Why We Shouldn’t Always Use Translation Apps When We Travel

AI-assisted apps make navigating language barriers easier. But at what cost?

Illustration showing several travelers in different locales and dealing with foreign words via tech devices

Language apps can be helpful when we travel, but they also have their shortcomings.

Illustration by Glenn Harvey

I have always loved languages. I began learning French and German in middle school, and by the time I graduated from high school, I had two years of upper-level French and Italian, three years of upper-level German, and a foundation in opera, which gave me a reverence for the art of translation. In college, I studied French medieval poetry and Norse sagas.

My education was a rarefied experience, but those early forays into communication have shaped the way I think of language and its potential to foster connection. Today, the learning landscape has changed. We have powerful computers in our pockets, and translating at the touch of a button is the norm; apps such as Duolingo can help us with our Greek, Hindi, and Haitian Creole. Sometimes, as with Google Translate, our devices even speak for us, and suddenly, a once-insurmountable language barrier is removed. All this, I think, has its pros and cons.

To err is human, but machines are not divine. When we tap our words into an app, we lose the colors, rhythms, tones, animation, and thoughts that make communicating across languages so interesting. Often, what’s missing is context: Tech can’t understand linguistic nuances or read the situation, because it can’t see and assess the scene or moment. While these programs can learn grammar rules, they lack the leaps of thought humans are capable of. Without intuitive intelligence, they can’t make sense of new information on the fly.

Illustration of two travelers in a city, with backpack and roller bag

Both Google and Microsoft have strong translation apps.

Illustration by Glenn Harvey

As a traveler, I worry that sole reliance on this technology renders our conversations on the road transactional and impersonal. With apps, the potential for the quantity of our interactions increases—we are able to ask for more things—but the quality of the connection can diminish. After all, the people we meet on our travels are not just avatars: They have personalities, full lives, and unique perspectives on their home. If we’re lucky, sometimes they’ll share it with us. My hope is that we, as global citizens searching for connection, can see these technologies as an aid, instead of depending on them alone to navigate new linguistic terrain.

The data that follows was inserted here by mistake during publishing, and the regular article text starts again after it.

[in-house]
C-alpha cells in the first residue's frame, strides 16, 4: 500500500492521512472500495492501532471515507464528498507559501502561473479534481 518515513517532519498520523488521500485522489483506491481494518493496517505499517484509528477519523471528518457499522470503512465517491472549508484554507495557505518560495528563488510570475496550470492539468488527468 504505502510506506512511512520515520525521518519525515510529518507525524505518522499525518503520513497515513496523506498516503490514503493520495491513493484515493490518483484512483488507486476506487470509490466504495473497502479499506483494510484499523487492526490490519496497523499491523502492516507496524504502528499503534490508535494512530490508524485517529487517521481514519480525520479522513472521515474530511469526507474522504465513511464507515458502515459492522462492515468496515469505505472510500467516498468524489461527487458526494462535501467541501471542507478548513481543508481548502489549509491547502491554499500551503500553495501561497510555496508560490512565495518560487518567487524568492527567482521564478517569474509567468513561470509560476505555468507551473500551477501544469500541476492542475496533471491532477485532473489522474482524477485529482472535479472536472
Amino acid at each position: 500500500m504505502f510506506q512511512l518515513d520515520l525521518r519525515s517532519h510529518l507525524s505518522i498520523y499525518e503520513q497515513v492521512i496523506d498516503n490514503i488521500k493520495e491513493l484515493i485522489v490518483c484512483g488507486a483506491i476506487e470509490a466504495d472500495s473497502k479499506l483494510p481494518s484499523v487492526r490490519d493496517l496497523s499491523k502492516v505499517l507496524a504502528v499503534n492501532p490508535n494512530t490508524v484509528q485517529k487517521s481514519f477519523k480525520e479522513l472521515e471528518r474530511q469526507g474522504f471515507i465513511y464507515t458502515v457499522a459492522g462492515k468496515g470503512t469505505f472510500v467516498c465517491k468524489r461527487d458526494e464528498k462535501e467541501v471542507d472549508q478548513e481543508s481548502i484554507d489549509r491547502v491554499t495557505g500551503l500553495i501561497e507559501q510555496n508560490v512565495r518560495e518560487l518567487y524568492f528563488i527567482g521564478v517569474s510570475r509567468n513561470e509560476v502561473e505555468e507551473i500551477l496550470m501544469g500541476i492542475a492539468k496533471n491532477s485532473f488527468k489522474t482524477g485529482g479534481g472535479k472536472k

Just because translation apps exist doesn’t mean we shouldn’t try to learn a language in preparation for a trip. Before I travel, I brush up on my conversational skills: I’m quick to pick up a grammar workbook, watch videos about pronunciation, or even schedule a language session with a friend. Streaming TV shows or films from the country also helps get my brain in the right mode before I leave home.

Even when I’m competent in a language, I still try to carry a phrase book when I’m in a foreign place. At the very least, I print out a list of essential words and phrases, including greetings and terms such as “excuse me,” “thank you,” and “bathroom.” More often than not, I’ve found this low-tech approach endears me to people and is met with grace and goodwill, interpreted as active interest in a place.

I’m still trying to figure out how to navigate our brave new world, and when I do use translation apps, I try to do so sparingly. Instead of instinctually pulling out my phone, I ask myself, Do I really need an app to try to say what I’m going to say? Most often, I employ these technologies when my language skills aren’t a match for the level of specificity that I need and I don’t have the option of human-to-human translation. On a recent trip to Japan, I used DeepL’s scan-to-translate feature to “read” about treats available to order by mail, and turned to Google Translate to communicate with a pharmacist so I could get pain relievers for cramps.

In situations like these—phone in hand—I also pay careful attention to my body language. When appropriate, I make eye contact. An app may make it easier to communicate, but that’s just one facet of the exchange.

If all of these efforts fail, I’m prepared to point and smile, to use nonverbal cues. Is this clumsy and with more risk of embarrassment? Perhaps. But we’ve employed this form of connection for thousands of years. Language, after all, gives us a frame we can use to make sense of our experiences, however simple, however crude. And we don’t always need an app for that.

Latria Graham is a writer, editor, and cultural critic currently living in South Carolina. She is a columnist at AFAR and a contributing editor at Outside and Garden & Gun magazines.
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